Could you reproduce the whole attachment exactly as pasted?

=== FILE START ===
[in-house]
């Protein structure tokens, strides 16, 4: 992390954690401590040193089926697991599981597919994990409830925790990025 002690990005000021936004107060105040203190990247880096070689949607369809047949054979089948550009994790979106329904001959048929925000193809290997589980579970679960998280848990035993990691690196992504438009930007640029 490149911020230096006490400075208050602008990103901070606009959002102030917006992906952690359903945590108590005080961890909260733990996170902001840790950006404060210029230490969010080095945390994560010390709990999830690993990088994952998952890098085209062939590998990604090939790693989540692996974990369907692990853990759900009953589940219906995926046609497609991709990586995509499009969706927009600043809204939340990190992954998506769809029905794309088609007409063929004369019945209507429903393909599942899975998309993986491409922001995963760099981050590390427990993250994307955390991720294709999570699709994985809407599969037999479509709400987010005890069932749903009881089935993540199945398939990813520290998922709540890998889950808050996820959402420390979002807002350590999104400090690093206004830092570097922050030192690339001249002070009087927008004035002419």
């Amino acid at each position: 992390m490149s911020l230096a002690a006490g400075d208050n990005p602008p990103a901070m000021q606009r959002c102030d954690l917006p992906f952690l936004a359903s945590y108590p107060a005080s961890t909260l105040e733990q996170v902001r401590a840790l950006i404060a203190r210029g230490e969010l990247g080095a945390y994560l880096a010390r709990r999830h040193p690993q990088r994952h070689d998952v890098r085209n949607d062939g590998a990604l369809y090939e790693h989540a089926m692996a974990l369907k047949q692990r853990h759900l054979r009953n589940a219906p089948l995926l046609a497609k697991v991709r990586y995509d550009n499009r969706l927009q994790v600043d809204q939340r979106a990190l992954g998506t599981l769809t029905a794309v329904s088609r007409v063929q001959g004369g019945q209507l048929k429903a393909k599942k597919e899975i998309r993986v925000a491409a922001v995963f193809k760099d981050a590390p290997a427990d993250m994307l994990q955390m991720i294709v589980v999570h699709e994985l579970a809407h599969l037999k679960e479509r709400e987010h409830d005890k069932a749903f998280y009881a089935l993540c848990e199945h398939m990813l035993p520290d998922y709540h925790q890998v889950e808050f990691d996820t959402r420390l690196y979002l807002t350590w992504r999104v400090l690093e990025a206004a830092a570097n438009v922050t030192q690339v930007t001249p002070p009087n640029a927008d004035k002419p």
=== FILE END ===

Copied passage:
[in-house]
């Protein structure tokens, strides 16, 4: 992390954690401590040193089926697991599981597919994990409830925790990025 002690990005000021936004107060105040203190990247880096070689949607369809047949054979089948550009994790979106329904001959048929925000193809290997589980579970679960998280848990035993990691690196992504438009930007640029 490149911020230096006490400075208050602008990103901070606009959002102030917006992906952690359903945590108590005080961890909260733990996170902001840790950006404060210029230490969010080095945390994560010390709990999830690993990088994952998952890098085209062939590998990604090939790693989540692996974990369907692990853990759900009953589940219906995926046609497609991709990586995509499009969706927009600043809204939340990190992954998506769809029905794309088609007409063929004369019945209507429903393909599942899975998309993986491409922001995963760099981050590390427990993250994307955390991720294709999570699709994985809407599969037999479509709400987010005890069932749903009881089935993540199945398939990813520290998922709540890998889950808050996820959402420390979002807002350590999104400090690093206004830092570097922050030192690339001249002070009087927008004035002419």
């Amino acid at each position: 992390m490149s911020l230096a002690a006490g400075d208050n990005p602008p990103a901070m000021q606009r959002c102030d954690l917006p992906f952690l936004a359903s945590y108590p107060a005080s961890t909260l105040e733990q996170v902001r401590a840790l950006i404060a203190r210029g230490e969010l990247g080095a945390y994560l880096a010390r709990r999830h040193p690993q990088r994952h070689d998952v890098r085209n949607d062939g590998a990604l369809y090939e790693h989540a089926m692996a974990l369907k047949q692990r853990h759900l054979r009953n589940a219906p089948l995926l046609a497609k697991v991709r990586y995509d550009n499009r969706l927009q994790v600043d809204q939340r979106a990190l992954g998506t599981l769809t029905a794309v329904s088609r007409v063929q001959g004369g019945q209507l048929k429903a393909k599942k597919e899975i998309r993986v925000a491409a922001v995963f193809k760099d981050a590390p290997a427990d993250m994307l994990q955390m991720i294709v589980v999570h699709e994985l579970a809407h599969l037999k679960e479509r709400e987010h409830d005890k069932a749903f998280y009881a089935l993540c848990e199945h398939m990813l035993p520290d998922y709540h925790q890998v889950e808050f990691d996820t959402r420390l690196y979002l807002t350590w992504r999104v400090l690093e990025a206004a830092a570097n438009v922050t030192q690339v930007t001249p002070p009087n640029a927008d004035k002419p």